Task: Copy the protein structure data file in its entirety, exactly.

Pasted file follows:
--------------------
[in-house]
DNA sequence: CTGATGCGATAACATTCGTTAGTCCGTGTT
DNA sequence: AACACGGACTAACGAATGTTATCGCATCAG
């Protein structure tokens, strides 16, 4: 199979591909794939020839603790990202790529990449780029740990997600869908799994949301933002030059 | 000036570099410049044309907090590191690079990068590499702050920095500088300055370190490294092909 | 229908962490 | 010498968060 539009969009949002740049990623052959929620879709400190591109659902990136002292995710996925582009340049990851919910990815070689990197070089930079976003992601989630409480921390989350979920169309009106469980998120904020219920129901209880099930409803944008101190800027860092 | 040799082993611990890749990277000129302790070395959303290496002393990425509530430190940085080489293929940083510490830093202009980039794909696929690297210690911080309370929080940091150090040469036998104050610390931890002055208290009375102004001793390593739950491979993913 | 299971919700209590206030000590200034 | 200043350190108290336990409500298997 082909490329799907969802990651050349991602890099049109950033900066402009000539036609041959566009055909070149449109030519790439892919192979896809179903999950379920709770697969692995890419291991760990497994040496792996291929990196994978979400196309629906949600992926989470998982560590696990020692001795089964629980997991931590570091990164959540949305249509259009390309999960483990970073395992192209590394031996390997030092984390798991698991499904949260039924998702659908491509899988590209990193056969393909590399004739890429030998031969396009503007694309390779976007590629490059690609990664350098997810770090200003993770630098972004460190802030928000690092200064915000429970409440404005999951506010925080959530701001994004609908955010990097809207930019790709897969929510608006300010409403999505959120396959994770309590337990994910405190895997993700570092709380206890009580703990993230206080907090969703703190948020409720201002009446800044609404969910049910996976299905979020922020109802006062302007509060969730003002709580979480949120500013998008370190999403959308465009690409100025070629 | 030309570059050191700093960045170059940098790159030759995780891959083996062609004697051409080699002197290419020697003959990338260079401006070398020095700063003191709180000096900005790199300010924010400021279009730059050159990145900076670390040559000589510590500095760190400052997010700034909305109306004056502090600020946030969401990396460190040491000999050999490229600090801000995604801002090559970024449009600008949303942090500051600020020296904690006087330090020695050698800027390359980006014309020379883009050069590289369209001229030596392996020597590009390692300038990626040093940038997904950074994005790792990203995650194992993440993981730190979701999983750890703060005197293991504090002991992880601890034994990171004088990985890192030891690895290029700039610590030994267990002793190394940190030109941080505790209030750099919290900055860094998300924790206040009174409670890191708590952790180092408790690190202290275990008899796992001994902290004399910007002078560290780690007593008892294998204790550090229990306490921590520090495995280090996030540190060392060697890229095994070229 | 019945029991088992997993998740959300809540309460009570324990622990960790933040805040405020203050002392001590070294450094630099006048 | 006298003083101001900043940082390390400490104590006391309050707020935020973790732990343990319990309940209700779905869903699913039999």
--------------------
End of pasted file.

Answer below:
[in-house]
DNA sequence: CTGATGCGATAACATTCGTTAGTCCGTGTT
DNA sequence: AACACGGACTAACGAATGTTATCGCATCAG
């Protein structure tokens, strides 16, 4: 199979591909794939020839603790990202790529990449780029740990997600869908799994949301933002030059 | 000036570099410049044309907090590191690079990068590499702050920095500088300055370190490294092909 | 229908962490 | 010498968060 539009969009949002740049990623052959929620879709400190591109659902990136002292995710996925582009340049990851919910990815070689990197070089930079976003992601989630409480921390989350979920169309009106469980998120904020219920129901209880099930409803944008101190800027860092 | 040799082993611990890749990277000129302790070395959303290496002393990425509530430190940085080489293929940083510490830093202009980039794909696929690297210690911080309370929080940091150090040469036998104050610390931890002055208290009375102004001793390593739950491979993913 | 299971919700209590206030000590200034 | 200043350190108290336990409500298997 082909490329799907969802990651050349991602890099049109950033900066402009000539036609041959566009055909070149449109030519790439892919192979896809179903999950379920709770697969692995890419291991760990497994040496792996291929990196994978979400196309629906949600992926989470998982560590696990020692001795089964629980997991931590570091990164959540949305249509259009390309999960483990970073395992192209590394031996390997030092984390798991698991499904949260039924998702659908491509899988590209990193056969393909590399004739890429030998031969396009503007694309390779976007590629490059690609990664350098997810770090200003993770630098972004460190802030928000690092200064915000429970409440404005999951506010925080959530701001994004609908955010990097809207930019790709897969929510608006300010409403999505959120396959994770309590337990994910405190895997993700570092709380206890009580703990993230206080907090969703703190948020409720201002009446800044609404969910049910996976299905979020922020109802006062302007509060969730003002709580979480949120500013998008370190999403959308465009690409100025070629 | 030309570059050191700093960045170059940098790159030759995780891959083996062609004697051409080699002197290419020697003959990338260079401006070398020095700063003191709180000096900005790199300010924010400021279009730059050159990145900076670390040559000589510590500095760190400052997010700034909305109306004056502090600020946030969401990396460190040491000999050999490229600090801000995604801002090559970024449009600008949303942090500051600020020296904690006087330090020695050698800027390359980006014309020379883009050069590289369209001229030596392996020597590009390692300038990626040093940038997904950074994005790792990203995650194992993440993981730190979701999983750890703060005197293991504090002991992880601890034994990171004088990985890192030891690895290029700039610590030994267990002793190394940190030109941080505790209030750099919290900055860094998300924790206040009174409670890191708590952790180092408790690190202290275990008899796992001994902290004399910007002078560290780690007593008892294998204790550090229990306490921590520090495995280090996030540190060392060697890229095994070229 | 019945029991088992997993998740959300809540309460009570324990622990960790933040805040405020203050002392001590070294450094630099006048 | 006298003083101001900043940082390390400490104590006391309050707020935020973790732990343990319990309940209700779905869903699913039999």